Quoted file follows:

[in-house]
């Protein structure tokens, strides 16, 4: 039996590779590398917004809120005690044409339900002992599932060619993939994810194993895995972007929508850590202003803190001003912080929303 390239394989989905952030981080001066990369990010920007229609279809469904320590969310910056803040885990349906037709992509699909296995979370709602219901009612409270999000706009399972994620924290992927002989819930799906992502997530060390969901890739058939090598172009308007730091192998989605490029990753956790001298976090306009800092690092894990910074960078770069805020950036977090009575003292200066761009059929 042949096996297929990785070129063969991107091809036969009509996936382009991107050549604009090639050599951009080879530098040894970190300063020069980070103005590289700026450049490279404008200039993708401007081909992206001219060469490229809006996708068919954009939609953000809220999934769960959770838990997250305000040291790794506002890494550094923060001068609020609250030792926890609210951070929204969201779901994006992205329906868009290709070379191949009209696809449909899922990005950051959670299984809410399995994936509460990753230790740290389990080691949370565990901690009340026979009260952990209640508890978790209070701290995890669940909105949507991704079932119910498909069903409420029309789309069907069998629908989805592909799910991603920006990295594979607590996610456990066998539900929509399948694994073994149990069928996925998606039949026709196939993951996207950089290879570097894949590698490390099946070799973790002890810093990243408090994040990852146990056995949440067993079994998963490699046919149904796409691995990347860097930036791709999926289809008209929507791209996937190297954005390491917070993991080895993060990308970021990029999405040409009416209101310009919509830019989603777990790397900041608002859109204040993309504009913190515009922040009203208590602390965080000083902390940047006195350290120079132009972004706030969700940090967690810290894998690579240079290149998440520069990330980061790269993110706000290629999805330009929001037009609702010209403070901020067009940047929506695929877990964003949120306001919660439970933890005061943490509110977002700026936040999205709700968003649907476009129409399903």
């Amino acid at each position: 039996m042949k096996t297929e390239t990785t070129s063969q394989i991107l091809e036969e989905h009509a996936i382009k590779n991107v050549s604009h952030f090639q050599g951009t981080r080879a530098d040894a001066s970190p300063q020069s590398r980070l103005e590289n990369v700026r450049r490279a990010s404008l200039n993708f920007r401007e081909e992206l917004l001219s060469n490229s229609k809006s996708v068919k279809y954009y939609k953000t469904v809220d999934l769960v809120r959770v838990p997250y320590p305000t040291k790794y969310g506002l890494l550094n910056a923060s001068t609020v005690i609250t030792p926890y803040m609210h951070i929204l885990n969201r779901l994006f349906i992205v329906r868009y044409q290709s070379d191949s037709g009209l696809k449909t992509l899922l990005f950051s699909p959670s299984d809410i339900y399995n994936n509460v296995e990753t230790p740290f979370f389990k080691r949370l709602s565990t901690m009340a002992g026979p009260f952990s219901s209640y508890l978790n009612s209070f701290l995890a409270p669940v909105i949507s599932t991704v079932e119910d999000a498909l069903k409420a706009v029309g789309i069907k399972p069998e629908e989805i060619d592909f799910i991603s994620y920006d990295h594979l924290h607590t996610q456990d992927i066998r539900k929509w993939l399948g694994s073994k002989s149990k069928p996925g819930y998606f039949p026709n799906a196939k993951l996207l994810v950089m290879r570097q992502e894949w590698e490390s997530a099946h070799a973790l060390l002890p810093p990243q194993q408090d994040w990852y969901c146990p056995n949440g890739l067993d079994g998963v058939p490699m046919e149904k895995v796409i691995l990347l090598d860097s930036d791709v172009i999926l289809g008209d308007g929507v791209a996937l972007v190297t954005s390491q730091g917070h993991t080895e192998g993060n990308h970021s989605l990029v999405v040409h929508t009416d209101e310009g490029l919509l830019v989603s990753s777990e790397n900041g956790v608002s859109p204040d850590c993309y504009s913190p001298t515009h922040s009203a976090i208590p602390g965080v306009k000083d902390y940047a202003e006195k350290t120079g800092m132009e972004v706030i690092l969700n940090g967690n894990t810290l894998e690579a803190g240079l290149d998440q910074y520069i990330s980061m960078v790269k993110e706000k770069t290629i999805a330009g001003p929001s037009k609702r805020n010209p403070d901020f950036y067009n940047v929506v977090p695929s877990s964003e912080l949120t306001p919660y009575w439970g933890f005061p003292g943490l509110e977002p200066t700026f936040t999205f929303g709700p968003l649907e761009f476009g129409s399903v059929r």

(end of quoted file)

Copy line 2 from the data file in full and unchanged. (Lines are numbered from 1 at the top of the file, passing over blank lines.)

């Protein structure tokens, strides 16, 4: 039996590779590398917004809120005690044409339900002992599932060619993939994810194993895995972007929508850590202003803190001003912080929303 390239394989989905952030981080001066990369990010920007229609279809469904320590969310910056803040885990349906037709992509699909296995979370709602219901009612409270999000706009399972994620924290992927002989819930799906992502997530060390969901890739058939090598172009308007730091192998989605490029990753956790001298976090306009800092690092894990910074960078770069805020950036977090009575003292200066761009059929 042949096996297929990785070129063969991107091809036969009509996936382009991107050549604009090639050599951009080879530098040894970190300063020069980070103005590289700026450049490279404008200039993708401007081909992206001219060469490229809006996708068919954009939609953000809220999934769960959770838990997250305000040291790794506002890494550094923060001068609020609250030792926890609210951070929204969201779901994006992205329906868009290709070379191949009209696809449909899922990005950051959670299984809410399995994936509460990753230790740290389990080691949370565990901690009340026979009260952990209640508890978790209070701290995890669940909105949507991704079932119910498909069903409420029309789309069907069998629908989805592909799910991603920006990295594979607590996610456990066998539900929509399948694994073994149990069928996925998606039949026709196939993951996207950089290879570097894949590698490390099946070799973790002890810093990243408090994040990852146990056995949440067993079994998963490699046919149904796409691995990347860097930036791709999926289809008209929507791209996937190297954005390491917070993991080895993060990308970021990029999405040409009416209101310009919509830019989603777990790397900041608002859109204040993309504009913190515009922040009203208590602390965080000083902390940047006195350290120079132009972004706030969700940090967690810290894998690579240079290149998440520069990330980061790269993110706000290629999805330009929001037009609702010209403070901020067009940047929506695929877990964003949120306001919660439970933890005061943490509110977002700026936040999205709700968003649907476009129409399903």